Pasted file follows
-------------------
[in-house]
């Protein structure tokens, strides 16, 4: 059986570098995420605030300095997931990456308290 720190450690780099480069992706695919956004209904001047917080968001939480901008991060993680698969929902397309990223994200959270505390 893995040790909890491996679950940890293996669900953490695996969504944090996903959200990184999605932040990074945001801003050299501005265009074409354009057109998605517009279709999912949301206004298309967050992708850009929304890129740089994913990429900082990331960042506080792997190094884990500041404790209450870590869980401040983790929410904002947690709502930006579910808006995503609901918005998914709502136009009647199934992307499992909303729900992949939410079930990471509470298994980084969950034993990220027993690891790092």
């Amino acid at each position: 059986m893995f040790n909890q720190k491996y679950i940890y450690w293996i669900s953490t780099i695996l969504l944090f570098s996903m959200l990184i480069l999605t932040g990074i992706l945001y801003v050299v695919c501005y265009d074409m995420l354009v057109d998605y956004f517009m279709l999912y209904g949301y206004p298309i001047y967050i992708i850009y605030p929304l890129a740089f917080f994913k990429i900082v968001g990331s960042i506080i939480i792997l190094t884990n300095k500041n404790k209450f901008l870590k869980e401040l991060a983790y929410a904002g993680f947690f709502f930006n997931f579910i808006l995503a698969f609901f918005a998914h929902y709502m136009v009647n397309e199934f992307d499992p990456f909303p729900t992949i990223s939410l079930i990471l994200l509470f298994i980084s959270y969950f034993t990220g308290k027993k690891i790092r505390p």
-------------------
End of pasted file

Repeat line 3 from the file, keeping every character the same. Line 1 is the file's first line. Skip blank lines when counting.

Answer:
């Amino acid at each position: 059986m893995f040790n909890q720190k491996y679950i940890y450690w293996i669900s953490t780099i695996l969504l944090f570098s996903m959200l990184i480069l999605t932040g990074i992706l945001y801003v050299v695919c501005y265009d074409m995420l354009v057109d998605y956004f517009m279709l999912y209904g949301y206004p298309i001047y967050i992708i850009y605030p929304l890129a740089f917080f994913k990429i900082v968001g990331s960042i506080i939480i792997l190094t884990n300095k500041n404790k209450f901008l870590k869980e401040l991060a983790y929410a904002g993680f947690f709502f930006n997931f579910i808006l995503a698969f609901f918005a998914h929902y709502m136009v009647n397309e199934f992307d499992p990456f909303p729900t992949i990223s939410l079930i990471l994200l509470f298994i980084s959270y969950f034993t990220g308290k027993k690891i790092r505390p």